Closer Than You Think by S.A. Barton





Published December 24, 2016 by Smashwords Edition


Writing dystopian fiction in this day and age poses many challenges, not the least of which is this: how do you keep up? Many of the dystopian premises we see in literature are already popping up in the news — in some form — and often, as Lord Byron famously observed, truth is stranger than fiction.

That was my reaction this week when the media revealed, not for the first time, that employers are microchipping workers. (One of my dogs has a microchip. But if I hired someone to work for me, I would trust them not to wander off and get lost.)

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In a Perfect World by Laura Kasischke


In a Perfect World

Paperback, 326 pages

Published: October 6, 2009 by Harper Perennial (1st published September 23, 2009)

Jiselle, a thirty-something flight attendant with an open heart and naive nature, falls for a pilot. Mark seems perfect — he’s handsome, charming, and sexy. Jiselle quickly agrees to marry him, quit her job, and raise his three motherless children. Do you sense trouble coming?

The story of Jiselle’s marriage is one layer of this novel. In the background of her life, the “Phoenix flu” is killing indiscriminately, and no one understands why or how to prevent or treat it. Furthermore, the United States is blamed for this growing worldwide epidemic. We see society change gradually around Jiselle, beginning with occasional electrical blackouts and shortages and ending with a world that is almost unrecognizable.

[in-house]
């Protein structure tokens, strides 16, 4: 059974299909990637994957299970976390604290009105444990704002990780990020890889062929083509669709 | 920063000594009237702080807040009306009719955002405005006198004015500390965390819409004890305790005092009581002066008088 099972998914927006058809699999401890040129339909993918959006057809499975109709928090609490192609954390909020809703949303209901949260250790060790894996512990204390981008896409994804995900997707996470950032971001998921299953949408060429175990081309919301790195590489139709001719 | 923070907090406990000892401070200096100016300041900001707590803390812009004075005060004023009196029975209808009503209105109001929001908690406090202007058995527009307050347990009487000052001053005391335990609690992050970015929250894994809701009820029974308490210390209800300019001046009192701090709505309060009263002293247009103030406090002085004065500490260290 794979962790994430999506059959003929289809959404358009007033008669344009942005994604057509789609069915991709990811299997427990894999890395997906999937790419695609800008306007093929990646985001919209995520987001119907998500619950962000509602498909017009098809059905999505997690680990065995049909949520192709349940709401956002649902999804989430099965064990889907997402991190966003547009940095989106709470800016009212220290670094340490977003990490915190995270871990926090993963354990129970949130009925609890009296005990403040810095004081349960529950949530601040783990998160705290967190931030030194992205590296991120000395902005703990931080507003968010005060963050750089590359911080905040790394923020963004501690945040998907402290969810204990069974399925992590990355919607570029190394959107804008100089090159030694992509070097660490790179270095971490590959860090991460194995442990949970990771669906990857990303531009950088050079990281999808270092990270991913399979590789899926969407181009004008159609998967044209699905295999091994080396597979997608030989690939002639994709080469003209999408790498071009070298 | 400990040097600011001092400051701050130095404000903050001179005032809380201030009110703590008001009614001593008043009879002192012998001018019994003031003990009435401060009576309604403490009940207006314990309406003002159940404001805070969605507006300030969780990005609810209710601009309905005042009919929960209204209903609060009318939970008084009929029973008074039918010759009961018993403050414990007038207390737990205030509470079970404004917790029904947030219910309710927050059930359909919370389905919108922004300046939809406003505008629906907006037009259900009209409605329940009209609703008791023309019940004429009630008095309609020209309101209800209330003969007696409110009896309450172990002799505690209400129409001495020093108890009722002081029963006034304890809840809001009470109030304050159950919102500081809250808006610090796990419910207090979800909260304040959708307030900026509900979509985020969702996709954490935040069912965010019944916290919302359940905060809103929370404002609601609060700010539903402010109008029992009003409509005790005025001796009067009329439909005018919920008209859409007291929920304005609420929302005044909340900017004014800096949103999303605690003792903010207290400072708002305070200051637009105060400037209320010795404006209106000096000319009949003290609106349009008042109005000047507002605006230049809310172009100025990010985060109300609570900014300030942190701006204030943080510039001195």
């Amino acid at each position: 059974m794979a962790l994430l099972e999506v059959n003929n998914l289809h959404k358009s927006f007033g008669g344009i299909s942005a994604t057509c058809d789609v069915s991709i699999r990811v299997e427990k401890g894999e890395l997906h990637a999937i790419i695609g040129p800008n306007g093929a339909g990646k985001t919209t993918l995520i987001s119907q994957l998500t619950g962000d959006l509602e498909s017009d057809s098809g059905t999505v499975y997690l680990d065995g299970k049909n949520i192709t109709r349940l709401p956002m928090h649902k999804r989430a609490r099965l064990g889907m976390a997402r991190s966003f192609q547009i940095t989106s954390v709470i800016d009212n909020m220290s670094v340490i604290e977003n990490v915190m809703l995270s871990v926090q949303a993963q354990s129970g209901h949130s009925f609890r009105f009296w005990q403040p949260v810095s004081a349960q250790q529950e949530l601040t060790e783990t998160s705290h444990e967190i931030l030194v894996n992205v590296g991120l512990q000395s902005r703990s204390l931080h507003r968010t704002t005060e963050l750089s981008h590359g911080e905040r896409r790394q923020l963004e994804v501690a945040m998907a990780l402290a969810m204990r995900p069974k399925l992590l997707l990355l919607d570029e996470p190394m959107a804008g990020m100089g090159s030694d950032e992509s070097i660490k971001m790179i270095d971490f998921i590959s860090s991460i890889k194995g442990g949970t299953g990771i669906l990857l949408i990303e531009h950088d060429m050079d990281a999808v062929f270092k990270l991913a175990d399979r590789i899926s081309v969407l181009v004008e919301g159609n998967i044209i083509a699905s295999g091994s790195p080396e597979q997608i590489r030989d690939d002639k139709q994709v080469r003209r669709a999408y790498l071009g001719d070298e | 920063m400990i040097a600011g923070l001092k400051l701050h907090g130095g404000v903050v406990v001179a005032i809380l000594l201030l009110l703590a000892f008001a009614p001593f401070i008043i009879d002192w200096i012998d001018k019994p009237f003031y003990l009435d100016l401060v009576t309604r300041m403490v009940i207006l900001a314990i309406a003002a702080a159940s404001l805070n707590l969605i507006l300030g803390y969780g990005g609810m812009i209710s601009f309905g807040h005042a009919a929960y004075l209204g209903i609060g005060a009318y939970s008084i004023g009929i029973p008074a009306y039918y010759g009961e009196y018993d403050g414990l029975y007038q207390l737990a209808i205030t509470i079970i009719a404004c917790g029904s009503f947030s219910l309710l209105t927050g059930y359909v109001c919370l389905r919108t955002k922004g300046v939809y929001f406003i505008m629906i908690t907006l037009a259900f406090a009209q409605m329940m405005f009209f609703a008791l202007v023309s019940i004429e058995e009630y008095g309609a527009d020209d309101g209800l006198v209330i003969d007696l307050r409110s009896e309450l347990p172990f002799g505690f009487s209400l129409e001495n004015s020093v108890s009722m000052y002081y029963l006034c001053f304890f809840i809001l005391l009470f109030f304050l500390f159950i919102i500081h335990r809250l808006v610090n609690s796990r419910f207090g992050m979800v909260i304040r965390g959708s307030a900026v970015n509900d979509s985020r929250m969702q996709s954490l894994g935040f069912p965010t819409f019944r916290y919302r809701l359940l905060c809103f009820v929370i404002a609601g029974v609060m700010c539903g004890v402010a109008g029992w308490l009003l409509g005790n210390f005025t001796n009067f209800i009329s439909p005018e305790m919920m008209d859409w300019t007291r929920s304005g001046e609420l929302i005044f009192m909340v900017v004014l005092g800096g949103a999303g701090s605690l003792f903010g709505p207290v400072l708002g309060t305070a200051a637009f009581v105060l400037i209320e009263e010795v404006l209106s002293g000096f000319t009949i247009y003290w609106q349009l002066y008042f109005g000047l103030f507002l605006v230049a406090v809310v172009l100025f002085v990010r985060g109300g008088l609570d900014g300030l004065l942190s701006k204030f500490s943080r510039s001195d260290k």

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Children of Men (2006)

large_pGksHILD8UljwU1J3ZLPPRgyvF8Directed by: Alfonso Cuarón

Written by: Alfonso Cuarón, Timothy J. Sexton, David Arata, Mark Fergus, & Hawk Ostby, based on the novel by P.D. James

Theo (Clive Owen) has given up political activism and is simply trying to get by in a bleak dystopian world. As women have become infertile, and the youngest humans are now 18, the end of humanity is — to quote 28 Days Later — very fucking nigh.

Britain has become a police state continually battling violence. Official propaganda boldly states that the rest of the world is now in ruins, but “Britain Soldiers On!” The government has launched a Naziesque crackdown on illegal immigrants, and a domestic terrorist group called The Fish is fighting back. Oh, and the authorities are helpfully distributing suicide kits along with rations, encouraging people to go ahead and get out of the way before the eleventh hour. (But marijuana is still illegal — go figure.)

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Indie Spotlight: Prescient (Book 1) by Derek Murphy



Kindle Edition, 152 pages

Published: April 1, 2016 by Urban Epics

Setting: New Jersey


Alicia’s quotidian life — filled with high school, spending time with her best friend and widowed father, and contemplating her unrequited crush — is derailed when seemingly harmless drug experimentation catapults her forward in time. As a time traveler in the near future, she enters a terrifying post-apocalyptic world.

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Paperback, 288 pages

Published: July 5, 2012 by Corsair (1st published January 1, 2011)

Setting: Futuristic London


In a future London, in which our society has been decimated by wars between the Arabic world and the West, the affluent have their children genetically improved. Doctors modify the DNA of their offspring to ensure physical attractiveness, intelligence, and athletic ability. Disabilities and illness have been virtually eliminated among the more privileged classes.

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